Rsync comes pre-installed on many systems including Red Hat, Ubuntu and Solaris. Rsync is a useful tool for performing remote backups. It is very efficient as it only backs up the changes or differences in tany changed files rather than the whole file.
BASIC EXAMPLE – LOCAL BACKUPS:
In this example you can use rsync to perform a backup from your local system to another location on your local system. This could be used to back up files onto a mounted filesystem or another hard disk. It is similar to the copy (cp) command but more efficient.
rsync -av /home/jonny/temp/source/ /home/jonny/temp/destination
The 'a' option is for all files and 'v' is for verbose. I have a trailing slash on the source directory otherwise the rsync command will create a directory
BASIC EXAMPLE – REMOTE BACKUP:
To backup a directory from a local machine to a remote machine asecure shell account is needed on the remote machine and the command for a remote machine named 'barney' would be:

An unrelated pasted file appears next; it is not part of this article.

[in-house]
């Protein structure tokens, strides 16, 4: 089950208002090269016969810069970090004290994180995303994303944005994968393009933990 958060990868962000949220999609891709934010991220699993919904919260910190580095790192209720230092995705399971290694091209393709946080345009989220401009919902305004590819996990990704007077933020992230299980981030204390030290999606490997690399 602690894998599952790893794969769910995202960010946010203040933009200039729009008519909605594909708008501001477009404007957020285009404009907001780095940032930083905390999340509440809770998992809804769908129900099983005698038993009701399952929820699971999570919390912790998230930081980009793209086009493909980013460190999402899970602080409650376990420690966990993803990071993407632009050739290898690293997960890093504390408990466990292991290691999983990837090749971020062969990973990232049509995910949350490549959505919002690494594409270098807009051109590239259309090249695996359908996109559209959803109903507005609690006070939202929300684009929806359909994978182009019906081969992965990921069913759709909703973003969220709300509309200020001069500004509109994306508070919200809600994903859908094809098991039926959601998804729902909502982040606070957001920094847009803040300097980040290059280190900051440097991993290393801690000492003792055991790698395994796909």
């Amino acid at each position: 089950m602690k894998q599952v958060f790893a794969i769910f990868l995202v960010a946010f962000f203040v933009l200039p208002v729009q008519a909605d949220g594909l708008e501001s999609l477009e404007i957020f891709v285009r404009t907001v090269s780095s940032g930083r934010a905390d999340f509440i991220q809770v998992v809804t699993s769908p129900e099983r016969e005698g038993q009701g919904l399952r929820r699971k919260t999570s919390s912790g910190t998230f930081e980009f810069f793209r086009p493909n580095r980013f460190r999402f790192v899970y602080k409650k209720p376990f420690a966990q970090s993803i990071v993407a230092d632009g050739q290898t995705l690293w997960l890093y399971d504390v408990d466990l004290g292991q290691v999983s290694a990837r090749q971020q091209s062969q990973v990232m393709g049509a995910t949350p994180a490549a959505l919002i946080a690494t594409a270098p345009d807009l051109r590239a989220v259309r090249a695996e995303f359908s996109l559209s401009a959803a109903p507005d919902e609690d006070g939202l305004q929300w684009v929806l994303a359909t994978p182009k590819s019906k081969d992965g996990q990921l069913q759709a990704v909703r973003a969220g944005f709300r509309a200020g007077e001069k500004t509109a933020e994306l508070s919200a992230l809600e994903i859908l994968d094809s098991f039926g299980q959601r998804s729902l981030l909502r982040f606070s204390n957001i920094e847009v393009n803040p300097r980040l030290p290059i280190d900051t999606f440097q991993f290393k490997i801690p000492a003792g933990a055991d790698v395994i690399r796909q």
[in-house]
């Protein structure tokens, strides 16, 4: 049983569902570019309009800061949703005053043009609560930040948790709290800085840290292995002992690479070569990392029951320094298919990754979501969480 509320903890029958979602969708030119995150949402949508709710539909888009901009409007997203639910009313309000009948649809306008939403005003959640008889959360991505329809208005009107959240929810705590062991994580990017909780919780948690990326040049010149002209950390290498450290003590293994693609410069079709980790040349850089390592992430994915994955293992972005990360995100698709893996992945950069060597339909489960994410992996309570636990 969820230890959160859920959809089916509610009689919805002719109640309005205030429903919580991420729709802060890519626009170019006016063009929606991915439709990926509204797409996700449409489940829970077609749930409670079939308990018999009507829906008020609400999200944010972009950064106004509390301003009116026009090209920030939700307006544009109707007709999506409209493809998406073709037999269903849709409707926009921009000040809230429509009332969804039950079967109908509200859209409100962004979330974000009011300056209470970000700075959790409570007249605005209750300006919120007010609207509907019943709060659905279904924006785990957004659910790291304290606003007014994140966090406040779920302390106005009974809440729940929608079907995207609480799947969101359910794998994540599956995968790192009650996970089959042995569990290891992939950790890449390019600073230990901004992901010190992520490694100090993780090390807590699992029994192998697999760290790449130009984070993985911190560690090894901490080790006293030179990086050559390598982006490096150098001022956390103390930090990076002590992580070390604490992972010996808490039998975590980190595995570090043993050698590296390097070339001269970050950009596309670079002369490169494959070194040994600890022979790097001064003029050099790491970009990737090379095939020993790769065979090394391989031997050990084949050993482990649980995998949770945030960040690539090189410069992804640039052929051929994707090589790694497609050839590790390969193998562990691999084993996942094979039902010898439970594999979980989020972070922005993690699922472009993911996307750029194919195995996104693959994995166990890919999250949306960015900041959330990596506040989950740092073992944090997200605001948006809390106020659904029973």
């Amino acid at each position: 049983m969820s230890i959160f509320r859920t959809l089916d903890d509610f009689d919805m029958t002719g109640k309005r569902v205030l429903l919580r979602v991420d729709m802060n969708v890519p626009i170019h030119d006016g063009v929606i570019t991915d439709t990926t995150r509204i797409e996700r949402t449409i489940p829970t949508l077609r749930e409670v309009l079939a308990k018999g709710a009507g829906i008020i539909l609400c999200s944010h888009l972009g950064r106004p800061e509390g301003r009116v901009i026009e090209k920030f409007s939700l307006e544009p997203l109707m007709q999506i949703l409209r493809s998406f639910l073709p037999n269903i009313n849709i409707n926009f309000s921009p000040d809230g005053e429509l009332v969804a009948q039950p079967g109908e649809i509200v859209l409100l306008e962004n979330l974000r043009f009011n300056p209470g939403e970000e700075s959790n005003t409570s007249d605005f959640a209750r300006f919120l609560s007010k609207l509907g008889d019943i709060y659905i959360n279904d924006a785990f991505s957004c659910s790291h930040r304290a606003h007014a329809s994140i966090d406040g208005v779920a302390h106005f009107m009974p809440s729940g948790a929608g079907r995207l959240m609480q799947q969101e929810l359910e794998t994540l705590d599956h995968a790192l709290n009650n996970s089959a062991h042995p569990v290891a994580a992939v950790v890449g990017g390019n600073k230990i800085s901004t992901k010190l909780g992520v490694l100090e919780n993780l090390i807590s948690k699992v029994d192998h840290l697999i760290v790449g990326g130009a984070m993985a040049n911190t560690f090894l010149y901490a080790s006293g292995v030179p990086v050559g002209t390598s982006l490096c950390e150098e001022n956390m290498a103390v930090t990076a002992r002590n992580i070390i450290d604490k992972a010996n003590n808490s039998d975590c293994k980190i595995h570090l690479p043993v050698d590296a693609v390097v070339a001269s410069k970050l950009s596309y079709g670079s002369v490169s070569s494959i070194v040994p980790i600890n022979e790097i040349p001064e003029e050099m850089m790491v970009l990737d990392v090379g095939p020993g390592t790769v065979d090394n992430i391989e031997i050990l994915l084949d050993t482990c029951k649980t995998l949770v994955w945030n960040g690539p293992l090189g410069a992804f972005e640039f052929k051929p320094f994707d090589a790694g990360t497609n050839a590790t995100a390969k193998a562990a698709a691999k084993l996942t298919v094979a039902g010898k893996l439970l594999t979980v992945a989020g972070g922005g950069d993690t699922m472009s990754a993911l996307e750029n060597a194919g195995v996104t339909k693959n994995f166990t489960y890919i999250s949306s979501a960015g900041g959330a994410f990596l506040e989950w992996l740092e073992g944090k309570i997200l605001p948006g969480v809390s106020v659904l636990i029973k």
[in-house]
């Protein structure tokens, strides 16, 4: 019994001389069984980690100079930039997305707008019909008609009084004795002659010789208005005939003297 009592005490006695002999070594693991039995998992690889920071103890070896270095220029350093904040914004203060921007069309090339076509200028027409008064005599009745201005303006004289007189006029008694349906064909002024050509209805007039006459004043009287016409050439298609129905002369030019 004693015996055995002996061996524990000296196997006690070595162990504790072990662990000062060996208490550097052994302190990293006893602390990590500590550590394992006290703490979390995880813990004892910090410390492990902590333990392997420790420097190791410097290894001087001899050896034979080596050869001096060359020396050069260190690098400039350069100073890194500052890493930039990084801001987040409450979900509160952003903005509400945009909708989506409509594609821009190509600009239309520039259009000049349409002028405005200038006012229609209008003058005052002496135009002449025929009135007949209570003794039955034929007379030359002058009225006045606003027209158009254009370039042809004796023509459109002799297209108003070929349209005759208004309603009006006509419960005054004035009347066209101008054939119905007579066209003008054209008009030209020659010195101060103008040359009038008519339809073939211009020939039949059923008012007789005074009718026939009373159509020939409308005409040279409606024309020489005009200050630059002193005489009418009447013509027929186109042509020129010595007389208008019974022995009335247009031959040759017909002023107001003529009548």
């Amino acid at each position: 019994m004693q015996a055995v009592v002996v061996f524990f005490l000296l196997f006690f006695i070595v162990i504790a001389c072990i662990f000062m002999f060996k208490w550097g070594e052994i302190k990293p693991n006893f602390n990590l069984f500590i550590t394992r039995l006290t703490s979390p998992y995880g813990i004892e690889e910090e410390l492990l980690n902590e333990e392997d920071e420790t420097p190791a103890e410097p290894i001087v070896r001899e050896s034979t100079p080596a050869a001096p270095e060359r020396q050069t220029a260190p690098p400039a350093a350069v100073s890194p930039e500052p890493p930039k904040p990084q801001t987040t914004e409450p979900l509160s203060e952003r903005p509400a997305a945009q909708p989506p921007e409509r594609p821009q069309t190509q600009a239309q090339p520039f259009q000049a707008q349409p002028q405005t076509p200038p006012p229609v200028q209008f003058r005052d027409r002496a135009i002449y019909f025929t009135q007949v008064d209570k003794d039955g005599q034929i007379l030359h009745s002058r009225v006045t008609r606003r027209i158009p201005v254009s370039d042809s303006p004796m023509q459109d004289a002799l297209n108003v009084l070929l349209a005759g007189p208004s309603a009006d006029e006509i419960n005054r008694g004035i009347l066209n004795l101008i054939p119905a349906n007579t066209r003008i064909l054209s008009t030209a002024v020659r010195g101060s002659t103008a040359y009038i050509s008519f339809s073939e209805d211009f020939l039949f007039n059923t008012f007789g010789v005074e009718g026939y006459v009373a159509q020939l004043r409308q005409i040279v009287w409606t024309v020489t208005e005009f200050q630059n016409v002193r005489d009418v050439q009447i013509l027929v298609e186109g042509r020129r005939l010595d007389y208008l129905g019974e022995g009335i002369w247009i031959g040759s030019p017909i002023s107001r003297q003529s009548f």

rsync -a –delete -e ssh /home/jonny/temp/rsync/source/ jonny@barney:/home/jonny/rsync/
The delete option ensures that any files deleted in the source directory will be deleted in the remote directory. This ensures you keep a mirrored backup without the junk. On logging in you are asked for your password on the remote system.
To schedule backups on a *nix system you would obviously use Cron.
An add an entry for your backup e.g.
10 2 * * * /usr/bin/rsync -a --delete /home/jonny/source/ destination/